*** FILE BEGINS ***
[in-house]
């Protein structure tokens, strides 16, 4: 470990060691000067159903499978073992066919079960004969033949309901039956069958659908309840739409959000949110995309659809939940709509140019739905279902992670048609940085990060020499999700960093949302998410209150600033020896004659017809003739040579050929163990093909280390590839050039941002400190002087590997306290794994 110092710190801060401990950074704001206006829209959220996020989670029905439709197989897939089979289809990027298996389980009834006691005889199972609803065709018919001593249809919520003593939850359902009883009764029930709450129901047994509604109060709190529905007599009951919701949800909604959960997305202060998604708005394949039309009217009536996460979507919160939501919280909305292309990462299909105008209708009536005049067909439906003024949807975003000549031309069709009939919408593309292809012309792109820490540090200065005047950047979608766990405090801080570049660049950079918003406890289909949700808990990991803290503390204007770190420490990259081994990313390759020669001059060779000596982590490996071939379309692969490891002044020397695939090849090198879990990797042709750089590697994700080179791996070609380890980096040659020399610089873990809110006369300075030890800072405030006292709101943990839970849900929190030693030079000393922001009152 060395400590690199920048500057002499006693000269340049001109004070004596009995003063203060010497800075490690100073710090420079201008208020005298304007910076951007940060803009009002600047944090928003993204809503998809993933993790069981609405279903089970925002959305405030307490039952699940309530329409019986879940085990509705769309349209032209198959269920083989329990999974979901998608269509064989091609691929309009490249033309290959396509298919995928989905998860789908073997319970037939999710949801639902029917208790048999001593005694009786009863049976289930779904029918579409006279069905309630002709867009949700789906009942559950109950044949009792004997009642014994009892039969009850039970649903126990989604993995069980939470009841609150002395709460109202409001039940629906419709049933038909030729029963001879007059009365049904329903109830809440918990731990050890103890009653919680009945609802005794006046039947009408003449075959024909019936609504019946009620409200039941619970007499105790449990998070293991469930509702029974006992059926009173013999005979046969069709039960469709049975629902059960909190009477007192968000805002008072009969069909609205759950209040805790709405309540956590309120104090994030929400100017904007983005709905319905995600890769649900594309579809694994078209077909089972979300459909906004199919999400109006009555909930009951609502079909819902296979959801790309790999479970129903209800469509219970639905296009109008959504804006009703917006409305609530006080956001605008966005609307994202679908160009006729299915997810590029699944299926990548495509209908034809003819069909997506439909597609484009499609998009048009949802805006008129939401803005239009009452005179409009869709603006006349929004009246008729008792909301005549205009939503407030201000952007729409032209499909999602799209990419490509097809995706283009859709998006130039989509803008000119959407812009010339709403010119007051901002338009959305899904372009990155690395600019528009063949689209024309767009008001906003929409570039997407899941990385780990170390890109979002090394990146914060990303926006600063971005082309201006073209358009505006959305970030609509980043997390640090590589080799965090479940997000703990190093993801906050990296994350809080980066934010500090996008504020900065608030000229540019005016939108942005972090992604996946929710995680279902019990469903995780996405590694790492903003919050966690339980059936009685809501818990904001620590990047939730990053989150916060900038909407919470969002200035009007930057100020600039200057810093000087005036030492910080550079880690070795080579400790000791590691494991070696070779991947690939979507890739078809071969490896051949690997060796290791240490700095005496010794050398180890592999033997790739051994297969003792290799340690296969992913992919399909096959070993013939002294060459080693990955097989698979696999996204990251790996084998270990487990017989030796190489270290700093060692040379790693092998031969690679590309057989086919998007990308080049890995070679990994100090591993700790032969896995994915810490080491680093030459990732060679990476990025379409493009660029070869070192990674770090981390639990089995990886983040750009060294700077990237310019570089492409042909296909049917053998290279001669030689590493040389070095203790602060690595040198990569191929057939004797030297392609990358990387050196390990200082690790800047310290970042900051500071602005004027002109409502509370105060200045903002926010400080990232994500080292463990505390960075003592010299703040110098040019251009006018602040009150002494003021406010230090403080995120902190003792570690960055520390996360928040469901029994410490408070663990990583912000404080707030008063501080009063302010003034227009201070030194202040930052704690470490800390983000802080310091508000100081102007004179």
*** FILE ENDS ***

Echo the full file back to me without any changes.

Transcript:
[in-house]
């Protein structure tokens, strides 16, 4: 470990060691000067159903499978073992066919079960004969033949309901039956069958659908309840739409959000949110995309659809939940709509140019739905279902992670048609940085990060020499999700960093949302998410209150600033020896004659017809003739040579050929163990093909280390590839050039941002400190002087590997306290794994 110092710190801060401990950074704001206006829209959220996020989670029905439709197989897939089979289809990027298996389980009834006691005889199972609803065709018919001593249809919520003593939850359902009883009764029930709450129901047994509604109060709190529905007599009951919701949800909604959960997305202060998604708005394949039309009217009536996460979507919160939501919280909305292309990462299909105008209708009536005049067909439906003024949807975003000549031309069709009939919408593309292809012309792109820490540090200065005047950047979608766990405090801080570049660049950079918003406890289909949700808990990991803290503390204007770190420490990259081994990313390759020669001059060779000596982590490996071939379309692969490891002044020397695939090849090198879990990797042709750089590697994700080179791996070609380890980096040659020399610089873990809110006369300075030890800072405030006292709101943990839970849900929190030693030079000393922001009152 060395400590690199920048500057002499006693000269340049001109004070004596009995003063203060010497800075490690100073710090420079201008208020005298304007910076951007940060803009009002600047944090928003993204809503998809993933993790069981609405279903089970925002959305405030307490039952699940309530329409019986879940085990509705769309349209032209198959269920083989329990999974979901998608269509064989091609691929309009490249033309290959396509298919995928989905998860789908073997319970037939999710949801639902029917208790048999001593005694009786009863049976289930779904029918579409006279069905309630002709867009949700789906009942559950109950044949009792004997009642014994009892039969009850039970649903126990989604993995069980939470009841609150002395709460109202409001039940629906419709049933038909030729029963001879007059009365049904329903109830809440918990731990050890103890009653919680009945609802005794006046039947009408003449075959024909019936609504019946009620409200039941619970007499105790449990998070293991469930509702029974006992059926009173013999005979046969069709039960469709049975629902059960909190009477007192968000805002008072009969069909609205759950209040805790709405309540956590309120104090994030929400100017904007983005709905319905995600890769649900594309579809694994078209077909089972979300459909906004199919999400109006009555909930009951609502079909819902296979959801790309790999479970129903209800469509219970639905296009109008959504804006009703917006409305609530006080956001605008966005609307994202679908160009006729299915997810590029699944299926990548495509209908034809003819069909997506439909597609484009499609998009048009949802805006008129939401803005239009009452005179409009869709603006006349929004009246008729008792909301005549205009939503407030201000952007729409032209499909999602799209990419490509097809995706283009859709998006130039989509803008000119959407812009010339709403010119007051901002338009959305899904372009990155690395600019528009063949689209024309767009008001906003929409570039997407899941990385780990170390890109979002090394990146914060990303926006600063971005082309201006073209358009505006959305970030609509980043997390640090590589080799965090479940997000703990190093993801906050990296994350809080980066934010500090996008504020900065608030000229540019005016939108942005972090992604996946929710995680279902019990469903995780996405590694790492903003919050966690339980059936009685809501818990904001620590990047939730990053989150916060900038909407919470969002200035009007930057100020600039200057810093000087005036030492910080550079880690070795080579400790000791590691494991070696070779991947690939979507890739078809071969490896051949690997060796290791240490700095005496010794050398180890592999033997790739051994297969003792290799340690296969992913992919399909096959070993013939002294060459080693990955097989698979696999996204990251790996084998270990487990017989030796190489270290700093060692040379790693092998031969690679590309057989086919998007990308080049890995070679990994100090591993700790032969896995994915810490080491680093030459990732060679990476990025379409493009660029070869070192990674770090981390639990089995990886983040750009060294700077990237310019570089492409042909296909049917053998290279001669030689590493040389070095203790602060690595040198990569191929057939004797030297392609990358990387050196390990200082690790800047310290970042900051500071602005004027002109409502509370105060200045903002926010400080990232994500080292463990505390960075003592010299703040110098040019251009006018602040009150002494003021406010230090403080995120902190003792570690960055520390996360928040469901029994410490408070663990990583912000404080707030008063501080009063302010003034227009201070030194202040930052704690470490800390983000802080310091508000100081102007004179």